Barbarian Book Club: 11 May 2017

April was a slow month for reading. I turned 34 in the middle of another beautiful Japanese Spring. When your whole world explodes with beautiful cherry blossoms, light rains, amazing greenery, the last thing you do is sit around and read all day.

Red Sister by Mark Lawrence. I discovered Mark Lawrence throughRedSister one of his short stories in Grimdark #1. It was a raw, brutal tale about a farmer who avenges himself on a band of thugs that murdered his family. On the strength of that story, I bought his entire Broken Empire trilogy and continued to read all the way through the Red Queen’s War series. So when Red Sister, a brand new standalone was announced, I was excited and preordered. Sadly it was a total let down; stupid, silly, filled with cliche, and downright boring. Lawrence stuffed everything I hate about modern fantasy into one book. It was such a boring chore to get through that I would make excuses to myself and ended up taking over two weeks to read a novel that I would usually finish in a day or two.

The Green Pearl by Jack Vance. To get the bad taste out of my mouth and break my reading slump that started to overtake me I went back to a master. The Green Pearl is the second book in the Lyonesse Trilogy. Wow… I loved Suldrun’s Garden but this one solidifies Lyonesse as one of my favorite fantasy TheGreenPearlseries ever. This novel is pure fantasy,  beauty, and magic mixed with sorrow and darkness. The story continues where the last one left off and it is full of battles, truly magical magicians, multiple worlds, sinister creatures, and everything that is missing from modern fantasy. Vance is a master and this trilogy has to be one of the most underappreciated pieces of fantasy written in the last thirty years.  Do yourself a favor and pick this up.

Soto recap, a disappointing attempt at reading modern Fantasy left me dejected so I turned to a classic master to rejuvenate me. I enjoyed The Green Pearl so much that I jumped right into the final book in the series, Maudoc and looking forward to finishing it as soon as I publish this post.

 

Read: 9 April 2017

I read moderately these past few weeks, a bit less than I usually do, but that’s mostly because of vacations and long work days. I also focused on short story collections and magazines, which take up a lot of time.

9 April 2017

Neuromancer by William Gibson. This is one of my favorite books so when I came across the $1.99 Kindle price I grabbed the digital version for a reread. Written in 1983, Neuromancer.jpgNeuromancer and I are the same age and I wanted to see if it still held up now that I have gotten a bit older. Aside from some edgylordy descriptions and 80’s style fatalism, the novel reads like something written today. Crisp, well written, and full of great scenery and action. It’s even more impressive once you take into account that half of the crap in the book that seems cliche was actually first created by Gibson. Cyberpunk is one of my favorite sub-genres and this novel was the original cyberpunk piece.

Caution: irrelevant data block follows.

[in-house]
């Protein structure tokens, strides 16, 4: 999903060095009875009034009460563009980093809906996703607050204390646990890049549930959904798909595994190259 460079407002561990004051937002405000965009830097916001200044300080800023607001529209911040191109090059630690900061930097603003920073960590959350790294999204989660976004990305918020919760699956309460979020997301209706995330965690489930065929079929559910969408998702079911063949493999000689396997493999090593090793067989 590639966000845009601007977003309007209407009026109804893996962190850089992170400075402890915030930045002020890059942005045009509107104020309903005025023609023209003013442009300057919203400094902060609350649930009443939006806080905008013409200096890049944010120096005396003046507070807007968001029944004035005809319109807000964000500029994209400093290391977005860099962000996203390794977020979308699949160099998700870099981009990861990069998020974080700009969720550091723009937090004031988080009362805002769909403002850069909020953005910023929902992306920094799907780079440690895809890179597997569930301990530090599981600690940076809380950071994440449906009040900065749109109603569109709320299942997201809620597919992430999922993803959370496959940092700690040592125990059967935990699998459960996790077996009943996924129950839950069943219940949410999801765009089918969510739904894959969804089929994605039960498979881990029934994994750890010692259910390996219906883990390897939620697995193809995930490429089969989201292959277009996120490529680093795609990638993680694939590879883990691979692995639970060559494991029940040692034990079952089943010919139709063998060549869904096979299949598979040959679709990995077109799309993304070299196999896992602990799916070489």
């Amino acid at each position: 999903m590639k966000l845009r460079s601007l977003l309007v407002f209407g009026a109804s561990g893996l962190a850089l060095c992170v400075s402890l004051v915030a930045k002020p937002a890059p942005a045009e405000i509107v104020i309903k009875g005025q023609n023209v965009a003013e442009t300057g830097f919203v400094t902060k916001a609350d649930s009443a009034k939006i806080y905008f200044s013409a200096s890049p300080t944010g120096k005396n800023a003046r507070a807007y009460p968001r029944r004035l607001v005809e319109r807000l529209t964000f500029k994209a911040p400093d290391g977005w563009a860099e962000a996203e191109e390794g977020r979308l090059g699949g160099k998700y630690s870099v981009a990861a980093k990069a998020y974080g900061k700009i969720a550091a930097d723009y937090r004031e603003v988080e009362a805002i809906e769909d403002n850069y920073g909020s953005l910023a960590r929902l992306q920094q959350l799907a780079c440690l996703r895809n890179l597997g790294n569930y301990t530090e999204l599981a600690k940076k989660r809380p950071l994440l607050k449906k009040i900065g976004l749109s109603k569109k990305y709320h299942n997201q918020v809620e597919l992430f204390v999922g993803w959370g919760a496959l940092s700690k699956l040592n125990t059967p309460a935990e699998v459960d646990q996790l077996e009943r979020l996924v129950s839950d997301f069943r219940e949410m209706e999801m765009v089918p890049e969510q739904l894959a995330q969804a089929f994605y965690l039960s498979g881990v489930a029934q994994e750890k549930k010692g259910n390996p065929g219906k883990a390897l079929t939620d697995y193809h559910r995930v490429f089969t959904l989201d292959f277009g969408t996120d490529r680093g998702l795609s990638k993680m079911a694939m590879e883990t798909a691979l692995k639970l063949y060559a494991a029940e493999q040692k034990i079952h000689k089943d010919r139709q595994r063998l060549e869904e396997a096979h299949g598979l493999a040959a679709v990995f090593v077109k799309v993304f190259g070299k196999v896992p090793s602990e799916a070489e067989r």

Suldrun’s Garden (Lyonesse #1) by Jack Vance. Another novel from 1983, Jack Vance’s first part of the Lyonesse trilogy is fantastic. A melancholy and remorseful fantasy novel, unlike anything popular today, reminiscent of pre-Tolkien fantasy with magic and fairies suldrunsgardenboth marvelous and sinister. This novel was so good I read the whole thing in one sitting, and now I’m waiting for a good day to do the same for the sequel. If you want to read fantasy different than the gritty hyper-realistic stuff out right now or the overwrought high fantasy of the 80s and 90s, give this one a try. You won’t be disappointed.

Whirlwind: The American Revolution and the War That Won It by John Ferling. A fantastic overview of the American WhirlwindRevolution in the context of the times. This book puts a lot of focus on the cultural aspect of the Revolution and the events that led up to hostilities. It goes into significant detail, covering the major battles and even a few of the lesser known engagements. A fantastic read about a historical period that gets burdened with romanticized accounts due to it being covered mostly in the early years of one’s education.  I have a new found love for 17th and 18th-century history, specifically focused on the Colonies so this scratched that itch. I have a history of the French and Indian War and one focused on Colonial Spies waiting on my Kindle right now.

That’s about it for the past few weeks. I’m about to start Mark Lawrence’s Red Sister and then go through some histories. Then I think I might return to Robin Hobb for Liveship Traders.

Suldrun’s Garden by Jack Vance

Suldrun's Garden.jpgAfter much deliberation, I finally settled on Suldrun’s Garden as my next read. I haven’t read a full fantasy novel in over a year, so it will be nice to go back. The cover and the art that goes along with this is beautiful and I think I will enjoy the more magical fae type of magic over the manufactured “systems” preferred by so many fantasy writers today.